Chinese authorities monitor the phones of ethnic minority Uighurs for the presence of 50,000 known multimedia files that are used to flag what Beijing views as extremism with possession of the Quran enough to trigger a police interrogation, according to a forensic investigation by Human Rights Watch (HRW).
While the list of “violent and terrorist” content includes violent audio, video and images produced by armed groups such as ISIL (ISIS), it also includes material from organisations that promote the identity or self-determination of Uighurs, a mostly Muslim minority, in far-western Xinjiang.
The organisations include the separatist East Turkestan independence movement, the World Uyghur Congress exile group and the United States government-funded news outlet Radio Free Asia.
The files also include information about the 1989 Tiananmen Square massacre, which is heavily censored in China.
Some content flagged for review, however, is non-political, including a Chinese travel show filed in Syria called “On the Road”, readings from the Quran and Islamic songs, according to a metadata analysis of the list by the rights group.
“The Chinese government outrageously yet dangerously conflates Islam with violent extremism to justify its abhorrent abuses against Turkic Muslims in Xinjiang,” said Maya Wang, acting China director at HRW.
“The UN Human Rights Council should take long overdue action by investigating Chinese government abuses in Xinjiang and beyond.”
The master list analysed by HRW is part of a wider 52GB trove of documents from a Xinjiang police database that was leaked to the Intercept, a US-based media outlet, in 2019, but not made public until now.
Chinese police in the Xinjiang capital Urumqi have required residents to download an app called Jingwang Weishi, which gives authorities the ability to monitor the contents of their mobile phones. Visitors to Xinjiang can also be required to download a similar app called Fengcai.
While police officially monitor for “extremist” material, HRW said an analysis of the police database suggests that, in many cases, ethnic Muslims are flagged as supporters of violent extremism for simply practising or showing interest in their religion.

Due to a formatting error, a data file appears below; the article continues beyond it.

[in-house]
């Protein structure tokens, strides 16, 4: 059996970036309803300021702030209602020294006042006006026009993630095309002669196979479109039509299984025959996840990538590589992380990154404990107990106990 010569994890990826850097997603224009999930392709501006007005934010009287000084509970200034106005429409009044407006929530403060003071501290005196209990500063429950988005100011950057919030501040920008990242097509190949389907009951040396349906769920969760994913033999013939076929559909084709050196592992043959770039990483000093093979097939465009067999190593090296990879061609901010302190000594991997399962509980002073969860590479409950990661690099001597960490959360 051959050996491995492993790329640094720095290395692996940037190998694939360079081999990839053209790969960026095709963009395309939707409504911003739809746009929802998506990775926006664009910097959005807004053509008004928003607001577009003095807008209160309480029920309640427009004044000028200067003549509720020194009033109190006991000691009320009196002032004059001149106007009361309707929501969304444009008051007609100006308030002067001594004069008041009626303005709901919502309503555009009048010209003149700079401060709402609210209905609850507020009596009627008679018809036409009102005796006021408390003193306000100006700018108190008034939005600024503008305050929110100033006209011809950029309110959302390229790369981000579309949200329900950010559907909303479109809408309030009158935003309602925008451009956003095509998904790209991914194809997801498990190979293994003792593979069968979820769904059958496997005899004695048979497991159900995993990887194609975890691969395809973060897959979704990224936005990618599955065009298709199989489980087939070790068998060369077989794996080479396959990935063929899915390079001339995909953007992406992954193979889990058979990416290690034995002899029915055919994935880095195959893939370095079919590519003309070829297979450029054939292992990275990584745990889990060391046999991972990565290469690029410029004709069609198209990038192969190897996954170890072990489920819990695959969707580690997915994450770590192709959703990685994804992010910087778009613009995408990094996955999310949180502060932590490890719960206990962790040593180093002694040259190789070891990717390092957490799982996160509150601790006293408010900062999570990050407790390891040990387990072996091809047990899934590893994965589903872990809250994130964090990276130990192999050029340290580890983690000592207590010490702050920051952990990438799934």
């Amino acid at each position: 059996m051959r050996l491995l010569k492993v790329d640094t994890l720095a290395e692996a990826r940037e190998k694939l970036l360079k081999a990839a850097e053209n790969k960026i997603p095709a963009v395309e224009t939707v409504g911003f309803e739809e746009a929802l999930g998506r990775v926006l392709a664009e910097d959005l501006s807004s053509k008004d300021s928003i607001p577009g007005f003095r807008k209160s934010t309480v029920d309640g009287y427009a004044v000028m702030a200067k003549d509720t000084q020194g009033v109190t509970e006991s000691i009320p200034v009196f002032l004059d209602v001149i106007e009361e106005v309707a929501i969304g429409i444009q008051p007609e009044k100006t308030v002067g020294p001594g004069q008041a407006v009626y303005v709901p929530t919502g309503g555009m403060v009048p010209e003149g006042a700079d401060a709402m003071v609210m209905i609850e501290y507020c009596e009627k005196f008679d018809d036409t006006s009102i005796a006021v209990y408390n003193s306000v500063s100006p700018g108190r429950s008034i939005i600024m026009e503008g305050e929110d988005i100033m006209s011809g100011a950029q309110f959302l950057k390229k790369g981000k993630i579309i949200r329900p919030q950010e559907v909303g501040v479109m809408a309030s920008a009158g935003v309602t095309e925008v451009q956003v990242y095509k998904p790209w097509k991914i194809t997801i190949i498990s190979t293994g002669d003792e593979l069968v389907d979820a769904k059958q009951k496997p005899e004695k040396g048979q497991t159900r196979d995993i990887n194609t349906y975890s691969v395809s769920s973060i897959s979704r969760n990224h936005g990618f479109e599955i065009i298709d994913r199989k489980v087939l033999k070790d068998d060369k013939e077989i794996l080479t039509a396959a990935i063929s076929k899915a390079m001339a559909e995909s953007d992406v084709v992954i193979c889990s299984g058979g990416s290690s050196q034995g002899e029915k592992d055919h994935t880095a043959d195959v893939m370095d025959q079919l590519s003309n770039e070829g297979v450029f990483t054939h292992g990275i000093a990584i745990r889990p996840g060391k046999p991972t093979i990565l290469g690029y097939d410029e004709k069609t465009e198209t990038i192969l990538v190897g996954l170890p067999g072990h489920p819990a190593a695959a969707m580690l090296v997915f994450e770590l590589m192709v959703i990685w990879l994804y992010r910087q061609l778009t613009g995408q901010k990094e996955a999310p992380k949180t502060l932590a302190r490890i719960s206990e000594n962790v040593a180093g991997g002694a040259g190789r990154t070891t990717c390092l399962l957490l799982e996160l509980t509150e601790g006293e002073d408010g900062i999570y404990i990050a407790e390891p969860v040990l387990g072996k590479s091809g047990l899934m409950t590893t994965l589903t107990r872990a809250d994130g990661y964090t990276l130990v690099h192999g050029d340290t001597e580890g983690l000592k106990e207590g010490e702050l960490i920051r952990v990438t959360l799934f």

An analysis of 1,000 files flagged by police in 11.2 million searches of more than 1 million phones between 2017 and 2018 showed that 57 percent of the content identified as problematic was ordinary religious material, HRW said.
Just 9 percent of the flagged files contained violent content and 4 percent contained content calling for violence, according to the rights group.
A leaked list of 2,000 detainees at a re-education facility in Aksu prefecture in 2018 showed that 10 percent had been detained for downloading “violent and terrorist” multimedia or having a connection to someone who downloaded it, HRW said.
Uighur and other Turkic Muslims are subject to heavy surveillance as part of the Chinese Communist Party’s efforts to eliminate cultural, linguistic and religious differences from the country’s majority Han culture.
Rights groups estimate that more than 1 million people have been detained in re-education camps – referred to as “vocational training centres” by authorities – in recent years under the campaign, which was launched after a series of bombings and knife attacks in Xinjiang in the 2000s.
After launching the “Strike Hard Campaign against Violent Terrorism” in 2014, Beijing escalated its efforts to include mass surveillance through biometric data collection, policing apps and facial recognition technology.
Beijing has denied committing human rights abuses in Xinjiang and defended its re-education centres as important tools “to combat violent extremism” and alleviate poverty.